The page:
A Delta Airlines passenger is standing up for travelers and the safety of their equipment.
Addie Loerzel, 17, who has spina bifida, a condition that affects the spine, recently traveled with her mother on Delta Airlines from her home state of Minnesota to Portland, Oregon, with her 6-month-old power wheelchair in tow. She checked the apparatus, but upon landing, she was informed by a Delta Air Lines representative that her chair had gotten damaged in transit, according to USA Today.
“My initial shock was the cosmetic damage,” Loerzel’s mother Marisa Bengston-Loerzel told the outlet. “It was a very emotional, overwhelming thing to see.”
The two were on their way to a beauty pageant at the time of the incident.
The chair would not turn on, and according to photos shared with the outlet, the chair was bent and had several pieces loose and out of place.
Loerzel said a fellow passenger was able to get her chair moving again, although it wasn’t entirely fixed. Delta was unable to find Loerzel a replacement chair, so she used her broken chair for the duration of her trip, she said.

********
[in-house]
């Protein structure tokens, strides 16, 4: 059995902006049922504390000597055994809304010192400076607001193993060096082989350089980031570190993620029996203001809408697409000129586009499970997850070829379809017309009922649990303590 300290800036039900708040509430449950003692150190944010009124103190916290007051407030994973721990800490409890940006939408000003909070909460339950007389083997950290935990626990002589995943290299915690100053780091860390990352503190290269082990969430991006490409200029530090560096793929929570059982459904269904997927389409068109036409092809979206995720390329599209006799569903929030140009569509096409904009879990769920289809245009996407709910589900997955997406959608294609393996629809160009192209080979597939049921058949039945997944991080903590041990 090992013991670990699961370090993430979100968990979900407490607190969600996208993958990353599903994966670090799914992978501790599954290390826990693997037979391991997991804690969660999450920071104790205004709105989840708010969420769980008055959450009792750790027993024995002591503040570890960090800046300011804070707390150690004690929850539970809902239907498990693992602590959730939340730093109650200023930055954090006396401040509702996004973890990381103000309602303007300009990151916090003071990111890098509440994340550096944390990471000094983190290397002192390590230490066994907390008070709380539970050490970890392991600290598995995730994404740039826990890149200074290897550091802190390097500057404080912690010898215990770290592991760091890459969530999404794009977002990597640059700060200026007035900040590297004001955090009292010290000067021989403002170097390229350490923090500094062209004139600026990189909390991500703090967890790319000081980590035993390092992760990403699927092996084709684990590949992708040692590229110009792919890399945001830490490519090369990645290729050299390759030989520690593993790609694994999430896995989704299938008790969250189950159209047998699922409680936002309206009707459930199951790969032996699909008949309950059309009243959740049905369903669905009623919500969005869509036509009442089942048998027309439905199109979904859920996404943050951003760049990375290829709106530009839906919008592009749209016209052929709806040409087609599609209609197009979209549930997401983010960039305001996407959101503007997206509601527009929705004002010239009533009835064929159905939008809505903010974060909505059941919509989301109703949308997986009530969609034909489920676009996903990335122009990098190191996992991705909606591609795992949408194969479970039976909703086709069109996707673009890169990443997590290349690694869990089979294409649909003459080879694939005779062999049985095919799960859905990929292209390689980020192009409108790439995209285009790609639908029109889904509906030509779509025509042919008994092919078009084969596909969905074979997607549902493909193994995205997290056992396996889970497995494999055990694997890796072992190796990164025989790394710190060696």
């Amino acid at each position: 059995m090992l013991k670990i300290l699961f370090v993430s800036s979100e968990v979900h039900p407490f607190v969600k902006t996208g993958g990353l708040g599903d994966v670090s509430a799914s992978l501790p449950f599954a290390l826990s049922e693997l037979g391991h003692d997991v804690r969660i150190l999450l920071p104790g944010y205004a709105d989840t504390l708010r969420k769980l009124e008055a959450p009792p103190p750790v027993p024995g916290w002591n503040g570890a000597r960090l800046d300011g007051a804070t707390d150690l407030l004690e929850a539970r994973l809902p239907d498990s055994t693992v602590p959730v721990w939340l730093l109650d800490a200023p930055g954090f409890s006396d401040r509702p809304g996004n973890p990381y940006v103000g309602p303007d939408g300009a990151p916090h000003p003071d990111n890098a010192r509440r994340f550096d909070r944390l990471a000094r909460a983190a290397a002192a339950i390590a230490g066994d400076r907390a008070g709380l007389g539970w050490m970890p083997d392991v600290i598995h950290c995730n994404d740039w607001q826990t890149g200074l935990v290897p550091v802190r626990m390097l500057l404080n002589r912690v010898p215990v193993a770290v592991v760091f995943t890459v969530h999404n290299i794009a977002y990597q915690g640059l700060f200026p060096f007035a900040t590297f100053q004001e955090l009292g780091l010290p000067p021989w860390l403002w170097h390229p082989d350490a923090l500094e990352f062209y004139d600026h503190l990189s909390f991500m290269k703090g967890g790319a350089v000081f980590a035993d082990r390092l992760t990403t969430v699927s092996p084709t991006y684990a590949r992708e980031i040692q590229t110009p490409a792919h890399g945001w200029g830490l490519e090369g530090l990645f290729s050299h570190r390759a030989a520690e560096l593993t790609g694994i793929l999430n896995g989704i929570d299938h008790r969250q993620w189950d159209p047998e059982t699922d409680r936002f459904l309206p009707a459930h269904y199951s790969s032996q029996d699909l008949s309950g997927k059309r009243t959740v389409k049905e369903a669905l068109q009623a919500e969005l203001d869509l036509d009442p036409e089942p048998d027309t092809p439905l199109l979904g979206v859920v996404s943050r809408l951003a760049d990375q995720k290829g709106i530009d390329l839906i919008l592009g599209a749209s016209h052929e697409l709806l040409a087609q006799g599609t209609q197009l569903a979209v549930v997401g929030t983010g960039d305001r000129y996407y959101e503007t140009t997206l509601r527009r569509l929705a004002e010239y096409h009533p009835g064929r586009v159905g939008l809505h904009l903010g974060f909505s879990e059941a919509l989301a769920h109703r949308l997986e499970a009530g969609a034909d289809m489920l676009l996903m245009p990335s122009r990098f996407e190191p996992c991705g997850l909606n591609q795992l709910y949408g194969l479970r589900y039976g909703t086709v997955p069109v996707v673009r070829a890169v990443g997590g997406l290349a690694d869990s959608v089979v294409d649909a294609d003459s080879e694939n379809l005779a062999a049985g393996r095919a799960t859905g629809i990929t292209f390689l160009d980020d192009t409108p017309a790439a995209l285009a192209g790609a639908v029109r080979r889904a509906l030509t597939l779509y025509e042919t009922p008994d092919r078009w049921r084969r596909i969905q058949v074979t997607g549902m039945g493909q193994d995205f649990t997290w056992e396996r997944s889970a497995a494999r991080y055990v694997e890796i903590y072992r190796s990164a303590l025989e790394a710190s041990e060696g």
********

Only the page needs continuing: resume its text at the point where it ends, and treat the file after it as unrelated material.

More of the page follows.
“Delta has been in direct contact with this customer to sincerely apologize for their experience and is working with the customer’s preferred vendor for repairs to help make things right,” a statement from the airline about the incident read. “We consider a wheelchair an extension of a person and understand that any mishandling of a mobility device directly impacts their daily living.”
However, Loerzel said the airline damaged her chair even more during her trip home, and there’s no timeline on when it will be fixed.
Delta approved a claim to replace the chair, and Loerzel is expecting to receive it in a month or two.
Loerzel hopes the situation encourages airlines to do better for passengers who use mobility tools.
“Maybe they could have a list … for how to take them up into the plane and secure them down into the plane,” Loerzel suggested to the outlet of how airlines can improve transporting such items. “Some wheelchairs, they have hooks and they could just hook it in, and that’s how they keep it safe.”
Bengston-Loerzel also suggested that special cargo needs to receive extra attention from staffers. “The captain or the loadmaster or whoever it is needs to double check a power chair is secure under the airplane,” she added.
According to Travel Weekly, 10 of the largest United States airlines mishandled 11,389 wheelchairs or scooters in 2022.